Prince Edward County council is calling on the Province to further support local grape growers and craft brewers as Ontario modernizes its alcohol sales.
Council passed a resolution of support at its meeting Tuesday evening at Shire Hall after Rob Peck, a winer producer and grape grower that operates Sugarbush Vineyards north of Wellington, offered a deputation on behalf of the local wine and beer industry and the Grape Growers of Ontario (GGO).
The GGO, of which Peck sits as a director, represent all of Ontario’s 500 farm families that grow processing grapes, including 180 wineries.
Peck told council Ontario is the largest grape growing province in Canada producing more than 85,000 tonnes of wine grapes in 2017 – compared to 33,000 tonnes grown in B.C. The Ontario grape and wine industry creates 18,000 jobs – and contributes $4.4 billion annually in economic impact.
“The Ford government has decided to modernize alcohol sales in Ontario. In 2018, they announced plans to open the retail channel to grocery, big box and convenience stores,” Peck said. “That is the reason why I am here tonight. To ask for Council’s support for our local grape, wine , cider & beer industry.”
The GGO have been advocating to government that a successful plan needs to have a balanced approach to mitigate unintended consequences that could undermine the contribution of Ontario’s tourism, agriculture and local economic development that comes from a strong grape & farming community — basically they need to put Ontario first.
The county-based vintner explained the GGO is calling for any new retail sales outlets to include a policy that reflects growth of VQA and 100 per cent Ontario-grown wine and that guardrails need to be in place to ensure the growth of Ontario wines in any new retail model.
Currently the minimum floor price of a wine in a grocery store is $10.95 and that guardrail needs to be extended to any new retail model. Other guardrails the GGO are advocating for include no retailer inducements, no private label brands, and allow for retailer discounts for 100 per cent Ontario-grown wines.
Peck also illustrated that Ontario-grown wines are an Ontario product and should be treated as such. “Currently Ontario wines are taxed the same as foreign producers. We need to elevate Ontario wines rather than treating them like an import. We are not looking for a handout, just equitable treatment for Ontario wine as a domestic product. The plan to expand consumer choice should protect Ontario tax payers by creating a permanent and predictable tax program to help Ontario farm families -that plan should include the removal of the 6.1 per cent additional tax levied on wine/cider at the farm gate,” he said.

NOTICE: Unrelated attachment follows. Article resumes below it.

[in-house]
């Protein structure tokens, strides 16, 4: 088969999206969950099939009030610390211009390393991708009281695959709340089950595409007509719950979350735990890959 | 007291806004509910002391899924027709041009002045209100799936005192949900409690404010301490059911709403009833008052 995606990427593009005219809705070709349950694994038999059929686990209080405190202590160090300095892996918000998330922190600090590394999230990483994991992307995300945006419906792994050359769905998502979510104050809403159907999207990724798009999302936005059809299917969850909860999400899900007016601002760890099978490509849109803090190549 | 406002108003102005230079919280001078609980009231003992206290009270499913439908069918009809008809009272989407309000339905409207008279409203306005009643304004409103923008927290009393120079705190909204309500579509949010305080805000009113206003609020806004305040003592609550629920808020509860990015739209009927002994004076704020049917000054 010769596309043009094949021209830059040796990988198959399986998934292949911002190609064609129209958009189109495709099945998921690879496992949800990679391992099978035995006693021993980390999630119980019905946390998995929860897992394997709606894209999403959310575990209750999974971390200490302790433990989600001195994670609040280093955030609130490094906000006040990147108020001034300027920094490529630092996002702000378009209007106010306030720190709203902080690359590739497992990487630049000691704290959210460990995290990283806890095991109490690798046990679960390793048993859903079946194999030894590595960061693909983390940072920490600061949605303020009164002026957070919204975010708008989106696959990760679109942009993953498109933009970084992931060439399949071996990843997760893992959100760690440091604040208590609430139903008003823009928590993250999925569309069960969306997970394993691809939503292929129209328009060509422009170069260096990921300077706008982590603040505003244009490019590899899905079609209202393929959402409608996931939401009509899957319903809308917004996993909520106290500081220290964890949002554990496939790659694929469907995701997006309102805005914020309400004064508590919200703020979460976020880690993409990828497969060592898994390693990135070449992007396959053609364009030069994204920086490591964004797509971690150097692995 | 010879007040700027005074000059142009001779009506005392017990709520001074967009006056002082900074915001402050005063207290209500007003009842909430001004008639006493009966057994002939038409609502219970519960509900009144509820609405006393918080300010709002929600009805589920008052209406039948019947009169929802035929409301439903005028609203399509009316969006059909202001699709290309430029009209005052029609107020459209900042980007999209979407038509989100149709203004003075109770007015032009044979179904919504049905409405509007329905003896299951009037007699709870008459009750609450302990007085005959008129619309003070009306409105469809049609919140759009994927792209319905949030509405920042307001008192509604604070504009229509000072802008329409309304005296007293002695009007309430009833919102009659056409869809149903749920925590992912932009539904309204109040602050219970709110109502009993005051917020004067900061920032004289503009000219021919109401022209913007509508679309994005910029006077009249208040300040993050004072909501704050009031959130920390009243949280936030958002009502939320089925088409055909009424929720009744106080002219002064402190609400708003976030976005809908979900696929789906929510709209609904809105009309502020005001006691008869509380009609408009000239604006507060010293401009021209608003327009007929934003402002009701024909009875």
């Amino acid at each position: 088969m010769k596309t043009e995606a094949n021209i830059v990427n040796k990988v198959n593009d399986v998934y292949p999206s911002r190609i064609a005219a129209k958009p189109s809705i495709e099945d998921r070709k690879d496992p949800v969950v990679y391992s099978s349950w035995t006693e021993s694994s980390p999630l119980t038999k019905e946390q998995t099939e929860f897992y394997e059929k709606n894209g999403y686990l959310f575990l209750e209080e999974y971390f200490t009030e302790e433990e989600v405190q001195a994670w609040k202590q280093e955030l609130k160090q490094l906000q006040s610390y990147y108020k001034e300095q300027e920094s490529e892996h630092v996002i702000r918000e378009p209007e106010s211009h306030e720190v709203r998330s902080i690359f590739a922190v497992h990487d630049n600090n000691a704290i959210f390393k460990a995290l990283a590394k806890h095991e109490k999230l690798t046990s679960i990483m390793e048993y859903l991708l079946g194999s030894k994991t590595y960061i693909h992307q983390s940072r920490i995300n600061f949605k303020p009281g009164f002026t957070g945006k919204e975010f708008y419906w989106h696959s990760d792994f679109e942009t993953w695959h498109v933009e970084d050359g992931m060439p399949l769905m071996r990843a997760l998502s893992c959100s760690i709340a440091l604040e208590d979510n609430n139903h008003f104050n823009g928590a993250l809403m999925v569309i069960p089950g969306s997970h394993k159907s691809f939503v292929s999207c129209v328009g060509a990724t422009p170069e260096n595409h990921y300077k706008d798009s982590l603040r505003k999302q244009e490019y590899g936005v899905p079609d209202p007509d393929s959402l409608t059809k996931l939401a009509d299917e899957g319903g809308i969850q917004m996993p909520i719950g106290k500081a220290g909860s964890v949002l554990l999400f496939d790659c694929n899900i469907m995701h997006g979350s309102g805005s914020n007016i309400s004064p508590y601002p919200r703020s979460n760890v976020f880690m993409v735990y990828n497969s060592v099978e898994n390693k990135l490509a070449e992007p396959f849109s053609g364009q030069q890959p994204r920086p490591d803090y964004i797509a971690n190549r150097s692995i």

The GGO are also calling for higher Ontario content and request the province to invent a transition strategy to move ICB (International Canadian Blend) wines into 100 per cent Ontario/VQA wines. Currently, ICB wine contains a minimum of 25 per cent Ontario grapes and up to 75 per cent imported wine.
“We would like to see a transition strategy to phase ICB wines into 100 per cent Ontario wines,” Peck said. “These elements need to be incorporated into a broader transition framework and action plan. This will enable a made-in-Ontario viticulture policy that supports the continued growth of Ontario’s grape and wine industry, wine tourism, and local economic development.”
Late last year, the government of Ontario announced its plan to modernize alcohol sales by expanding the sale of beer and wine to corner stores, grocery stores, and big-box stores based on market demand. It has requested public input on its plan through an online survey until Feb. 1.
Councillor Kate McNaughton said she would be supporting a form of the resolution Peck put forward Tuesday after a few amendments that made it slightly more palatable for her colleagues. She added it was her belief the speed in which the province was moving in gathering information from stakeholders like the GGO was frustrating.
“We know there’s a concept the Province has in mind. Our goal and advocation is to mitigate those things and help them to be positive,” Peck said. “This is all happening extremely fast so we’ve had to move very quickly on a lot of these issues.”